Rey defeated Palpatine, not Anakin. Rey brought balance to The Force. Rey saved the galaxy from tyranny and oppression, not The Rebel Alliance. Rey will train new Jedi, not Luke. Rey had Force powers even Yoda and Obi-Wan didn’t possess, like healing. ‘Let the past die, kill it if you have to’.

Our favorite franchises are in a weird place Rob. Writers and producers who seem to have open, transparent disdain for them are in charge of them. Unfortunately, I doubt this will end well.

Sure, there’s some hope with The Mandalorian. Not sure there’s much hope though and that’s a shame.

Thanks and take care.
Jermaine K.

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How should the Academy Awards change during the “year of COVID”?

Hi Rob and to the Post Geek Singularity.

I am writing this letter to explain my state about why the Oscars should still happen even though there’s not a lot of films in the year 2020. Although I would say that it is not worth it to debate if the Oscars should still happen because the Oscars will still happen and if it will get cancelled, they would have done it now. I applaud the Academy for going with the classic showbiz mantra “The show must go on.”

How will the Academy Awards change this year to accommodate the way COVID-19 has effected the entertainment industry?

The number one issue about the Oscars is how they will do the ceremony. The Academy has hired the producers for the ceremony which includes Steven Soderbergh. Knowing Soderbergh, I can sense that the ceremony will be a bit innovative.

It’s too early to call if the ceremony will be in-person or possibly virtual. The Academy and the producers haven’t made a final call yet on that. There were reports that they are contemplating an in-person ceremony, but the Academy itself hasn’t confirmed anything so let’s not speculate about how the ceremony will happen. But given that Soderbergh is involved, I trust that whatever their decision is will be a good one.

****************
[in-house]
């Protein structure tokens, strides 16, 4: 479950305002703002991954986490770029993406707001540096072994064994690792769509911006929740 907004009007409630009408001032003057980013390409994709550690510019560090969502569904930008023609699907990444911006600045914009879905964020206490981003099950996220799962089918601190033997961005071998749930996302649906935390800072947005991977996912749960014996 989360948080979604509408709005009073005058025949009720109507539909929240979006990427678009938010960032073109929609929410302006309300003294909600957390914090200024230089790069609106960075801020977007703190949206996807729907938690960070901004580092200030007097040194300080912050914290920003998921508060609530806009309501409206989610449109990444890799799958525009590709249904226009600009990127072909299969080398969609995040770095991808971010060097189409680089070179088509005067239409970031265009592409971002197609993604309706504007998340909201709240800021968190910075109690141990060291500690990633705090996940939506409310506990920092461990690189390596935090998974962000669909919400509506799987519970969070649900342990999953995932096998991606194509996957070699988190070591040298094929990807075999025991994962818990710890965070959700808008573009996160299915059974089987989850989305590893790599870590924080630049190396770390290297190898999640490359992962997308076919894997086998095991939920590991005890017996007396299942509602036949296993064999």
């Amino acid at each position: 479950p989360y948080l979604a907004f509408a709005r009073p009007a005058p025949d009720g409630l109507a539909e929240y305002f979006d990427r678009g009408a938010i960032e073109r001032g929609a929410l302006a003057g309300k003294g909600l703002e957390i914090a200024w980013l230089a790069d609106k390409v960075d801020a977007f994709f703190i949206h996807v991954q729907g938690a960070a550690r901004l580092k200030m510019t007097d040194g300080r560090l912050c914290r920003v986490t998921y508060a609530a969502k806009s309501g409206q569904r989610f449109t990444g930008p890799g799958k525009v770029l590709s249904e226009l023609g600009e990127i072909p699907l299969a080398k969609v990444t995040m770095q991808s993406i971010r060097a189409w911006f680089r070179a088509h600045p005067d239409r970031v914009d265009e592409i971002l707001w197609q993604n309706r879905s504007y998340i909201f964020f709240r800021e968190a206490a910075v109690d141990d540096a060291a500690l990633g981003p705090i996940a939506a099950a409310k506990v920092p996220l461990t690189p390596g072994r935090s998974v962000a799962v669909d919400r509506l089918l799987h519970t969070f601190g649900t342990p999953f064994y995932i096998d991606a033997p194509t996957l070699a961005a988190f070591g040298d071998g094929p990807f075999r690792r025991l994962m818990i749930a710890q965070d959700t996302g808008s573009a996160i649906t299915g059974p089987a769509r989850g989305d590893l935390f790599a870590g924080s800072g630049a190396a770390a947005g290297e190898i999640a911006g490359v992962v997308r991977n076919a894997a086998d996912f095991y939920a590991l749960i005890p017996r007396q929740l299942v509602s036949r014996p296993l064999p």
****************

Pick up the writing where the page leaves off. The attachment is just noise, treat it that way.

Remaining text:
The main issue is that there’s not a lot of films during the year 2020. Most of the films went to streaming or PVOD. But let’s not dismiss them because there were still films released in 2020 and looking back, there were a LOT of great films released in that year and remember, the eligibility has been extended to the end of February so there’s still a lot more coming.

I know, the competition will be much different since there are lesser films. If it’s a normal year, will the set of awards season contenders be much different? Definitely. But we have to honor those films in 2020. We just have to. We have to honor those filmmakers and other creatives who worked hard in those films. The next Oscars will also be a reflection of the year 2020.

If we will look back in that ceremony in the future, it’s going to be like a time capsule of what happened in that year. Plus they could turn the ceremony into a celebration of how films became a comfort for people during the pandemic. And given the difficulties that the movie theater businesses are facing, they could also celebrate the magic of theatrical experience and encourage people to go back to theaters once the pandemic is over or everyone is vaccinated.